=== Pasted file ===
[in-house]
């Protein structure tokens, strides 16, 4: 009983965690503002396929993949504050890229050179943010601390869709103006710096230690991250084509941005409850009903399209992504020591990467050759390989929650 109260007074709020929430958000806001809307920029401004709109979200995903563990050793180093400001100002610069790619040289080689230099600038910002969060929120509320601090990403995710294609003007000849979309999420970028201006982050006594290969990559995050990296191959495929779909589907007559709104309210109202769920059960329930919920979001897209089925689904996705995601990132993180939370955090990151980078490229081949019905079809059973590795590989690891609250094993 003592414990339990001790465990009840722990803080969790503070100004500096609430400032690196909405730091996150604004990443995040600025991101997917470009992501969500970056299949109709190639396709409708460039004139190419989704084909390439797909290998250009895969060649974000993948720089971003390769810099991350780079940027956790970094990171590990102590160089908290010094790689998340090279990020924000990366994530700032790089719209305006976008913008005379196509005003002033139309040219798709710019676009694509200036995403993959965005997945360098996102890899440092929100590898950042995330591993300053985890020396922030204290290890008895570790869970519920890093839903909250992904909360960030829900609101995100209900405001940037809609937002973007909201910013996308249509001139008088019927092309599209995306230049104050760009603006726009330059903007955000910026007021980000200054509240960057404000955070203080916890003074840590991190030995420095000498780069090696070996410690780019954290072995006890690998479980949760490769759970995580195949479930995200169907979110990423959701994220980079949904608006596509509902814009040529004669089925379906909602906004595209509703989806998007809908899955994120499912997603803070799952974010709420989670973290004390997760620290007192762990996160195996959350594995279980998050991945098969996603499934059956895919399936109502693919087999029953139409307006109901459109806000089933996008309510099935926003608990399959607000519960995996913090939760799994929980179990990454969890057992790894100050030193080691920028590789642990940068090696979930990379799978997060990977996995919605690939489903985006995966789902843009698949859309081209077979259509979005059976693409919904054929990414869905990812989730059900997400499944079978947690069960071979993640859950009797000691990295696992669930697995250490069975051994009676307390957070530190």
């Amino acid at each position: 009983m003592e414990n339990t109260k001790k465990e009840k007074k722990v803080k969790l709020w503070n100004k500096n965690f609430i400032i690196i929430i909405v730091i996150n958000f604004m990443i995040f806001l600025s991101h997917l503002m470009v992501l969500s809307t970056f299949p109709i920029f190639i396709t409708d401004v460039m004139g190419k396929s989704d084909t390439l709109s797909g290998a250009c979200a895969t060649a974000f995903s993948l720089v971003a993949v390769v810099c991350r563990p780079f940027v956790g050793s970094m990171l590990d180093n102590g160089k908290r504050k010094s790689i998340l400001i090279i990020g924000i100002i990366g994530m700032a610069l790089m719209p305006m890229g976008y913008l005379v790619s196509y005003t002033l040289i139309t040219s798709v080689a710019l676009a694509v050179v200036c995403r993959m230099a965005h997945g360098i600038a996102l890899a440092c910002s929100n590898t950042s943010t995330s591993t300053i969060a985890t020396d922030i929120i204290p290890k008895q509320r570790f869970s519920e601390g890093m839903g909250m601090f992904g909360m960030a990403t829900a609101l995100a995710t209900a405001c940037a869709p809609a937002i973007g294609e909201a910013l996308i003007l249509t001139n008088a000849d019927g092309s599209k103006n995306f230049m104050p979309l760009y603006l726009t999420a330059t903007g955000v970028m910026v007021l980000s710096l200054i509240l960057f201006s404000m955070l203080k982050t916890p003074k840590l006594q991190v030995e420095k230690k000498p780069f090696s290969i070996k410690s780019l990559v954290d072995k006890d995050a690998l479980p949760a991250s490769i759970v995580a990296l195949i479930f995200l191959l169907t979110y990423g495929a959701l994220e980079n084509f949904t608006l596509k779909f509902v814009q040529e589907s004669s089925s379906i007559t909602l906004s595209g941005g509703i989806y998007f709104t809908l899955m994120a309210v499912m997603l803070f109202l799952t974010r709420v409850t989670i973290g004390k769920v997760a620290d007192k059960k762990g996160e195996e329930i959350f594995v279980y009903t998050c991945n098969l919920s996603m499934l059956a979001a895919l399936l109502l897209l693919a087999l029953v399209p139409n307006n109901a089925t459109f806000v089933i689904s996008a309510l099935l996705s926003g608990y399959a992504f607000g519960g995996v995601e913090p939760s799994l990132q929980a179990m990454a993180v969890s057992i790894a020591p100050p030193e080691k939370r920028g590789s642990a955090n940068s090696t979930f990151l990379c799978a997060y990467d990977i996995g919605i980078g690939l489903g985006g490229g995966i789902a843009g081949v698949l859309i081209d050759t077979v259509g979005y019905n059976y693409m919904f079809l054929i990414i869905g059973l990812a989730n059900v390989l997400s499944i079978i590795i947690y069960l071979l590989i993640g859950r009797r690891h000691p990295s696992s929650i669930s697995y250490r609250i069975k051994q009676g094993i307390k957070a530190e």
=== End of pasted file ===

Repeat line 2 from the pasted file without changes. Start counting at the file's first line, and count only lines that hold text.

């Protein structure tokens, strides 16, 4: 009983965690503002396929993949504050890229050179943010601390869709103006710096230690991250084509941005409850009903399209992504020591990467050759390989929650 109260007074709020929430958000806001809307920029401004709109979200995903563990050793180093400001100002610069790619040289080689230099600038910002969060929120509320601090990403995710294609003007000849979309999420970028201006982050006594290969990559995050990296191959495929779909589907007559709104309210109202769920059960329930919920979001897209089925689904996705995601990132993180939370955090990151980078490229081949019905079809059973590795590989690891609250094993 003592414990339990001790465990009840722990803080969790503070100004500096609430400032690196909405730091996150604004990443995040600025991101997917470009992501969500970056299949109709190639396709409708460039004139190419989704084909390439797909290998250009895969060649974000993948720089971003390769810099991350780079940027956790970094990171590990102590160089908290010094790689998340090279990020924000990366994530700032790089719209305006976008913008005379196509005003002033139309040219798709710019676009694509200036995403993959965005997945360098996102890899440092929100590898950042995330591993300053985890020396922030204290290890008895570790869970519920890093839903909250992904909360960030829900609101995100209900405001940037809609937002973007909201910013996308249509001139008088019927092309599209995306230049104050760009603006726009330059903007955000910026007021980000200054509240960057404000955070203080916890003074840590991190030995420095000498780069090696070996410690780019954290072995006890690998479980949760490769759970995580195949479930995200169907979110990423959701994220980079949904608006596509509902814009040529004669089925379906909602906004595209509703989806998007809908899955994120499912997603803070799952974010709420989670973290004390997760620290007192762990996160195996959350594995279980998050991945098969996603499934059956895919399936109502693919087999029953139409307006109901459109806000089933996008309510099935926003608990399959607000519960995996913090939760799994929980179990990454969890057992790894100050030193080691920028590789642990940068090696979930990379799978997060990977996995919605690939489903985006995966789902843009698949859309081209077979259509979005059976693409919904054929990414869905990812989730059900997400499944079978947690069960071979993640859950009797000691990295696992669930697995250490069975051994009676307390957070530190």